It is the idea of an idyllic, bountiful land whose inhabitants, the “true” ancestors of Indians, lived far more prosperous, enriching, and fulfilling lives at the peak of human prowess and the pinnacle of intellectual and scientific advancement – a dream that to millions of Indians is not merely a figment of imagination, but a lost, recoverable relic of their heritage.

It is a cult of an imagined history pervading the national consciousness – a shared past that never was but is so widely and strongly believed in that it dictates everyday policy action. This oft vocally proclaimed ideal is in fact the BJP’s unique selling proposition. Nowhere in the world is the line between history and fiction as delicate as it is in India.

Project Cheetah is another of the government’s string of bids at desperately reproducing India’s past, or at least certain cherry-picked elements of Modi’s narrow view of it. One can’t help but perceive the move as being ideologically inspired and politically motivated, given how it was launched with the pomp and strategic timing that is typical of the Modi government.

Done with great motivation and symbolic intention, it is an ecologically unviable and inconsequential if not negatively consequential vanity plan along the lines of the Har Ghar Tiranga flag campaign and the Central Vista Project.

It is yet another of the diversionary tactics that have come to characterize the regime – recurrent novelties aimed at creating short-term excitement, albeit lasting long enough to distract the average citizen until the next pompous announcement or shock declaration of a kitschy policy measure.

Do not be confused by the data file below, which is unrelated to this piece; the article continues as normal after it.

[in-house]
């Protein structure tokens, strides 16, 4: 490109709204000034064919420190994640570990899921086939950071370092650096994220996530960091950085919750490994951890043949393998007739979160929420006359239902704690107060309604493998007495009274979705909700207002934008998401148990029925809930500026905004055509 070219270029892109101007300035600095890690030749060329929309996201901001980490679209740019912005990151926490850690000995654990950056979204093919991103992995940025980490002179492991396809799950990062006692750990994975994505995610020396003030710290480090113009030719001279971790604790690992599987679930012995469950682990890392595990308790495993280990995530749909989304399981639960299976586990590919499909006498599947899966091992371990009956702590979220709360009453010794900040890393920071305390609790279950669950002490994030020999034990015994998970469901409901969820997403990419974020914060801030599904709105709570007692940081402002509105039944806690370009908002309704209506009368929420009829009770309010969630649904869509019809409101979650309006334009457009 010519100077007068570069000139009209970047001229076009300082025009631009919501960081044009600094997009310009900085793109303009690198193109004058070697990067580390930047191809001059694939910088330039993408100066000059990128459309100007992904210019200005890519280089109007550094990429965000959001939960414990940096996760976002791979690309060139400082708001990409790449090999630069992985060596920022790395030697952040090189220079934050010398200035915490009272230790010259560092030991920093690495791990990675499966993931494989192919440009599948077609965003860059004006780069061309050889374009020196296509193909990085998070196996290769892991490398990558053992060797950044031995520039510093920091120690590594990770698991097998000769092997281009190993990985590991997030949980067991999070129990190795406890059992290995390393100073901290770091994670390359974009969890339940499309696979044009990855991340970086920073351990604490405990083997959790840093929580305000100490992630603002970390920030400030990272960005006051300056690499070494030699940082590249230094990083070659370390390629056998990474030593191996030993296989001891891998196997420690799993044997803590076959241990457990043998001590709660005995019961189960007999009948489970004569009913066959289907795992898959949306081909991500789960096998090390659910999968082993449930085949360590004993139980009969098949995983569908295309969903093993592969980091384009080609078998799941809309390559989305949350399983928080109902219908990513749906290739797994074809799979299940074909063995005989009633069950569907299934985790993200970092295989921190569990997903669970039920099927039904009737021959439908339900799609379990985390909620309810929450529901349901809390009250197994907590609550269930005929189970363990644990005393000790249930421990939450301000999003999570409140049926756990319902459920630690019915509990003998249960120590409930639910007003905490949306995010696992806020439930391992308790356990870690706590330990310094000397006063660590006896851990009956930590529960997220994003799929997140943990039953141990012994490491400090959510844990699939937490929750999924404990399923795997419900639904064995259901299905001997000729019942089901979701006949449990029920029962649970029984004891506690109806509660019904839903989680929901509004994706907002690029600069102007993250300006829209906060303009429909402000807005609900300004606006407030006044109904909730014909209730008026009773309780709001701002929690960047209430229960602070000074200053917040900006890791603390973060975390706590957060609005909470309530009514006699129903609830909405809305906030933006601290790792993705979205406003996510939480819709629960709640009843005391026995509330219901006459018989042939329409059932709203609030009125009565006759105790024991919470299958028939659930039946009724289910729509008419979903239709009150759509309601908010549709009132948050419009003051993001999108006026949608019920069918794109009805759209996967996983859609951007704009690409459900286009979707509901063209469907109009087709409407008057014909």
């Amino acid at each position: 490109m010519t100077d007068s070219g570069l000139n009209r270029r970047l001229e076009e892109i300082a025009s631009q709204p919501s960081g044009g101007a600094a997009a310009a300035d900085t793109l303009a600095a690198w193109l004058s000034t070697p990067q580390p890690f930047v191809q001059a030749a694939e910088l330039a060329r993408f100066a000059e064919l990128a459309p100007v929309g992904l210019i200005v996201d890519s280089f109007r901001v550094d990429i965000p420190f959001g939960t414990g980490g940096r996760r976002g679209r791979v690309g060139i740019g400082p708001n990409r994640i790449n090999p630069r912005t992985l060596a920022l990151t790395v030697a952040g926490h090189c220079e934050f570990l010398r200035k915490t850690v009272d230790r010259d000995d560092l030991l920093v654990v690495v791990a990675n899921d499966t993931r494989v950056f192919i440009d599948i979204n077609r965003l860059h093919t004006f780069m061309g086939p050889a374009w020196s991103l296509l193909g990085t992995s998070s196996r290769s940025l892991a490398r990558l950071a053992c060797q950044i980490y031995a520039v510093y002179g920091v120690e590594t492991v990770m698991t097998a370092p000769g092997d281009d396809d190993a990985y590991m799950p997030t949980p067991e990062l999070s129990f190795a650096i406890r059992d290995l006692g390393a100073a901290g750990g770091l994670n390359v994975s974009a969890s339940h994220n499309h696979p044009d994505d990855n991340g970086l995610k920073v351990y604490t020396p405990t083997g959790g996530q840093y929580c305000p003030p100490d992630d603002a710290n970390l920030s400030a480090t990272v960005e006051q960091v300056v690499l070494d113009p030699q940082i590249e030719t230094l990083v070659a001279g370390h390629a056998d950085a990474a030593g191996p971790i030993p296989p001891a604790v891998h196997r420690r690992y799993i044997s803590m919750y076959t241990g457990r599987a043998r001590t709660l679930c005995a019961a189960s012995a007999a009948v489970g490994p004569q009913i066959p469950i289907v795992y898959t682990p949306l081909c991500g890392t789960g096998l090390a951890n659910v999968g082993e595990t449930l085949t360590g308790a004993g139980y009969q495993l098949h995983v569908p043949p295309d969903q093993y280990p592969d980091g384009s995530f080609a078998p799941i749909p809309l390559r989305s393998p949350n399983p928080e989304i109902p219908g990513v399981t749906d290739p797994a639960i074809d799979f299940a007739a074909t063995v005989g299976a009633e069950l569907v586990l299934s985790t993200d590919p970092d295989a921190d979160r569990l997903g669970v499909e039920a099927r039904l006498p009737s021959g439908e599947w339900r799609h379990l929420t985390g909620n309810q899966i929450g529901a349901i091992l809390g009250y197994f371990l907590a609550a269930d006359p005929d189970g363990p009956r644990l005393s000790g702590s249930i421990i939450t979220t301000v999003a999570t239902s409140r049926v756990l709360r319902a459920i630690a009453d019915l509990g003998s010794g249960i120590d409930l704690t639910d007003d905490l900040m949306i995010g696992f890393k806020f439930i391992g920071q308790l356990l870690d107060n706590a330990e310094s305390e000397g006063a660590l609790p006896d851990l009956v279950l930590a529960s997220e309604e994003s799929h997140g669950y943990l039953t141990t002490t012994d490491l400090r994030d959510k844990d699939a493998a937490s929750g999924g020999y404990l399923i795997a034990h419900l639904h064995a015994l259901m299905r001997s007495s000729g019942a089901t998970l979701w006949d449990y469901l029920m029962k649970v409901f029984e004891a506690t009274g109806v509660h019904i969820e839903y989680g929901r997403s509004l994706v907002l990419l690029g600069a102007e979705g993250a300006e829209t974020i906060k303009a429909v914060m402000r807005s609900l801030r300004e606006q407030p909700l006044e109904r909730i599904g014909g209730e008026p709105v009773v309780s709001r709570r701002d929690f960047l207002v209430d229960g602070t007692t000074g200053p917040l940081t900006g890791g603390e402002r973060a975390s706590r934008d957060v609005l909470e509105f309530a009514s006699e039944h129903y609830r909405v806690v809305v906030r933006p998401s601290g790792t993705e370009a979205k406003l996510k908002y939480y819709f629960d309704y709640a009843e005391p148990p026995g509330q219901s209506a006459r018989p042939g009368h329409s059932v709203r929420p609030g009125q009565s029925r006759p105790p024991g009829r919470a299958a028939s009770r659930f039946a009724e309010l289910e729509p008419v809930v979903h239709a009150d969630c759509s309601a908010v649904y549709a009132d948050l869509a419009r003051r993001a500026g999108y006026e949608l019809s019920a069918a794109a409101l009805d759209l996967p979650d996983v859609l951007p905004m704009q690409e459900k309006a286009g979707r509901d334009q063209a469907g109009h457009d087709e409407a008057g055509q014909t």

Modi is a charismatic showman – his cult of personality is widespread. Flamboyant, resoundingly announced and pompously inaugurated measures such as these have been the norm of his two-term regime.

Rewriting parameters

The government has drawn the ire of scientists, environmentalists, and social activists for alleged greenwashing policies. It has craftily altered the definitions of what are classified as forests, wetlands, mangroves, and other key habitats in order to show an increase in forest cover, vegetation, and biomes, or in other cases conveniently exclude certain ecologically sensitive off-limit natural areas from their original terminological purview in order to render them developmentally viable (read economically-exploitable).

For example, in 2017, salt-pans were detached from the scope of definition of wetlands. This disentanglement from the label allowed the government to permit real-estate developers their lucrative economic usage, trampling over the voices of countless environmental experts, advocates, and civic activists.

Definition-tweaking, that is, being liberal with what constitutes what, engaging in subtle brinksmanship of wordplay, and treading the fine line of critical definitions, has characterized Modi’s legislation, enabling the government to introduce controversial laws by bypassing constitutional and popular safeguards.

Stretching definitions, at times rewriting them, helps bring the shore to the boat and fit any implementation within legislative justification. It is a sort of creative accounting that helps the government show positive change and expansion on its ecological balance-sheets while furtively continuing to structurally undermine the very foundations of ecological policy in India.